High pressure homogenisation also has the capability to load liposomes with drugs, allowing for a streamlined process.

Generally, the higher the induced pressure on the sample, the smaller the resulting particles will be. Additionally, the number of cycles/passes through the system can influence particle size and size distribution.


It is important to consider other factors in addition to pressure and number of cycles, which have a major influence on vesicle size [7]. These include:

  • Homogeneity of the starting material
  • Temperature
  • Lipid composition and content
  • Ionic strength of medium


Another method of SUV preparation is via MLV extrusion. This involves forced passage of MLVs through one (or a series of stacked) polycarbonate membrane(s) with a defined pore size. The use of stacked membranes can sometimes aid in producing monodomal size distributions with lower numbers of cycles [8].

The process of extrusion removes the need for organic solvents in liposomal preparation, which can often prove limiting by affecting the integrity of the active ingredient. Additionally, extrusion is the most gentle method of nanosizing liposomes, which facilitates very desirable encapsulation efficiency [9]

Avestin’s range of high pressure homogenisers, from benchtop to production scale, allow for the combination of high pressure homogenisation and extrusion, which can further reduce the number of cycles required to achieve a desired size distribution, making the complete process impressively efficient. These combinative systems are ideal for a wide range of sample sizes, from the 100’s of millilitres up to 100’s of litres, and the automated manner of extrusion, with available temperature control, ensures a great degree of scalability.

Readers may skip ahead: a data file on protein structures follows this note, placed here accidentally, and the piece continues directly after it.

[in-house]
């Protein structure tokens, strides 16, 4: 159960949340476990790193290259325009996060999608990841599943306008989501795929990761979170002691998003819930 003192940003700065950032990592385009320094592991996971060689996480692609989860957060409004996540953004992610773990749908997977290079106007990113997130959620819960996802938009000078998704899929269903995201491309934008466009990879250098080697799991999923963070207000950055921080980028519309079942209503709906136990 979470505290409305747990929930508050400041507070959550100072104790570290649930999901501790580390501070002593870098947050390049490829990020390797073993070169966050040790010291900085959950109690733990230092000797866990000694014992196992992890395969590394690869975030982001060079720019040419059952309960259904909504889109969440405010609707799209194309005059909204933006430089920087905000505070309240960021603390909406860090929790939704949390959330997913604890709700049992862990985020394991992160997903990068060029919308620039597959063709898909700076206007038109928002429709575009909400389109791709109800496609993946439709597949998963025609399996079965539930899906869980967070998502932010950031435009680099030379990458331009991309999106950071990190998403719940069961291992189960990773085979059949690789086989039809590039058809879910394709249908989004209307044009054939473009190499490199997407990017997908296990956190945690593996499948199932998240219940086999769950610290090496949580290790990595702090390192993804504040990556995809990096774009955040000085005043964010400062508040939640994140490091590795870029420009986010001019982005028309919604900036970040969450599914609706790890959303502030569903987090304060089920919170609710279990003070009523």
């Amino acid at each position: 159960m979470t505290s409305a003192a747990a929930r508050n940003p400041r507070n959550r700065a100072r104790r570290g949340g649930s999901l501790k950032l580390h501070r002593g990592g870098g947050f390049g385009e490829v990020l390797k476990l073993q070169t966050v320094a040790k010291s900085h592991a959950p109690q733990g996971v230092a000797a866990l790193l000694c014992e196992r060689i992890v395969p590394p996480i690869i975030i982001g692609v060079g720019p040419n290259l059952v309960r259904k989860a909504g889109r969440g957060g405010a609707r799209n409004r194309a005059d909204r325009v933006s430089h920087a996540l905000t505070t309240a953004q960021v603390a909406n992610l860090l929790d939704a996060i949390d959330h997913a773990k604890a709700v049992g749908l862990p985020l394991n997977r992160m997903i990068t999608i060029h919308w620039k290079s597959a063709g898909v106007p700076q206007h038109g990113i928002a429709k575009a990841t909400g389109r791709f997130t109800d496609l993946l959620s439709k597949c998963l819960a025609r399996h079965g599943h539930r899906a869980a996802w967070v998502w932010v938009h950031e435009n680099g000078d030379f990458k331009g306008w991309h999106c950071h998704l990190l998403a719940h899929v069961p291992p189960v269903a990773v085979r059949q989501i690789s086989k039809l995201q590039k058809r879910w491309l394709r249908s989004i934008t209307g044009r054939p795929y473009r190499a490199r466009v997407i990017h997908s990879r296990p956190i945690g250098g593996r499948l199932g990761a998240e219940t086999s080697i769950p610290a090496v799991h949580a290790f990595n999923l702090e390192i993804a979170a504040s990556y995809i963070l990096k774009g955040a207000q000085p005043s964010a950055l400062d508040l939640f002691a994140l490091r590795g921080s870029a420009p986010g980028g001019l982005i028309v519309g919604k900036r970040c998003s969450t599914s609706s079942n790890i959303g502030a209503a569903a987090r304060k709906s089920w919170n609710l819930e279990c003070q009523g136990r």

For smaller applications, Avestin offer the hand-held LiposoFast Basic (LF-1) extruder system, which has a 0.5mL to 1.0mL capacity. Additionally, the automated LF-50 (5mL-50mL capacity) extruder system is available for applications of higher throughput.


For more information on the Avestin range of high pressure homogenisers, visit: or call Ashley Morgan on +44 (0)1962 841092



[Heading image]: Agencia Informativa Conacyt, (2015), [ONLINE]. Available at: [Accessed 14 June 2017].

[1]: Huang, Z., Li, X., Zhang, T., Song, Y., She, Z., Li, J. and Deng, Y. (2014). Progress involving new techniques for liposome preparation. Asian Journal of Pharmaceutical Sciences. 9 (4), 176-182.

[2]: Sercombe, L., Veerati, T., Moheimani, F., Wu, S.Y., Sood, A.K. and Hua, S. (2015). Advances and Challenges of Liposome Assisted Drug Delivery. Frontiers in Pharmacology. 1 (6), 286.

[3]: Wang, L (2017) ‘Preparation and in vitro evaluation of an acidic environment-responsive liposome for paclitaxel tumor targeting ‘, Asian Journal of Pharmaceutical Sciences, .(.), pp. . [Online]. Available at: (Accessed: 08th June 2017.).

[4]: Zhang, X., Lin, Y. and Gillies, R. (2015). Tumor pH and its measurement. Journal of Nuclear Medicine. 51 (8), 1167-1170.

[5]: Ishida, T., Kirchmeier, M.J., Moase, E.H., Zalipsky, S. and Allen, T.M. (2001). Targeted delivery and triggered release of liposomal doxorubicin enhances cytotoxicity against human B lymphoma cells. Biochimica et Biophysica Acta (BBA) – Biomembranes. 1515 (2), 144-158.

[6]: Choi, K.Y., Liu, G., Lee, S. and Chen, X, (2012), Schematic illustration and TEM images of the magnetic gold nanoshells (Mag-GNS) [ONLINE]. Available at: [Accessed 14 June 2017].

[7]: Torchillin, V. and Weissig, V (2003). Liposomes: A Practical Approach. 2nd ed. Oxford: OUP Oxford. 20-21.

[8]: Joseph, S. and Bunjes, H. (2013). Influence of membrane structure on the preparation of colloidal lipid dispersions by premix membrane emulsification. International Journal of Pharmaceutics. 446 (1-2), 59-62.

[9]: Alino, S.F., Garcia-Sanz, M., Irruarrizaga, A., Alfaro, J. and Hernandez, J. (1990). High encapsulation efficiences in sized liposomes produced by extrusion of dehydration-rehydration vesicles.. Journal of Microencapsulation. 7 (4), 497-503.